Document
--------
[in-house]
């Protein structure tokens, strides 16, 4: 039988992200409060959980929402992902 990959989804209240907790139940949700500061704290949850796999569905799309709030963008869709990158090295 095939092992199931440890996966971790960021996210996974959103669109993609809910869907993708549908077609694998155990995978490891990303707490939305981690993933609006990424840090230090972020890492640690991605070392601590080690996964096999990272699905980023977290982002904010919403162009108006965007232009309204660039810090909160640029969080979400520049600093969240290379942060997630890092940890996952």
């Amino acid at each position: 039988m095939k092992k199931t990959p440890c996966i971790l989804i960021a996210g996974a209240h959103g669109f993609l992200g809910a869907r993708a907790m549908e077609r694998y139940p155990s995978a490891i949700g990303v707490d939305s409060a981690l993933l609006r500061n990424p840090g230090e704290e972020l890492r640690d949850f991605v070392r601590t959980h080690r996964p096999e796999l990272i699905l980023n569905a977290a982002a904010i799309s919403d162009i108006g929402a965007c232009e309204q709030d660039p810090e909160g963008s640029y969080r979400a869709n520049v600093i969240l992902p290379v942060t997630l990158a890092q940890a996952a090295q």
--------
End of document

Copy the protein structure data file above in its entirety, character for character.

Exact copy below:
[in-house]
């Protein structure tokens, strides 16, 4: 039988992200409060959980929402992902 990959989804209240907790139940949700500061704290949850796999569905799309709030963008869709990158090295 095939092992199931440890996966971790960021996210996974959103669109993609809910869907993708549908077609694998155990995978490891990303707490939305981690993933609006990424840090230090972020890492640690991605070392601590080690996964096999990272699905980023977290982002904010919403162009108006965007232009309204660039810090909160640029969080979400520049600093969240290379942060997630890092940890996952």
């Amino acid at each position: 039988m095939k092992k199931t990959p440890c996966i971790l989804i960021a996210g996974a209240h959103g669109f993609l992200g809910a869907r993708a907790m549908e077609r694998y139940p155990s995978a490891i949700g990303v707490d939305s409060a981690l993933l609006r500061n990424p840090g230090e704290e972020l890492r640690d949850f991605v070392r601590t959980h080690r996964p096999e796999l990272i699905l980023n569905a977290a982002a904010i799309s919403d162009i108006g929402a965007c232009e309204q709030d660039p810090e909160g963008s640029y969080r979400a869709n520049v600093i969240l992902p290379v942060t997630l990158a890092q940890a996952a090295q």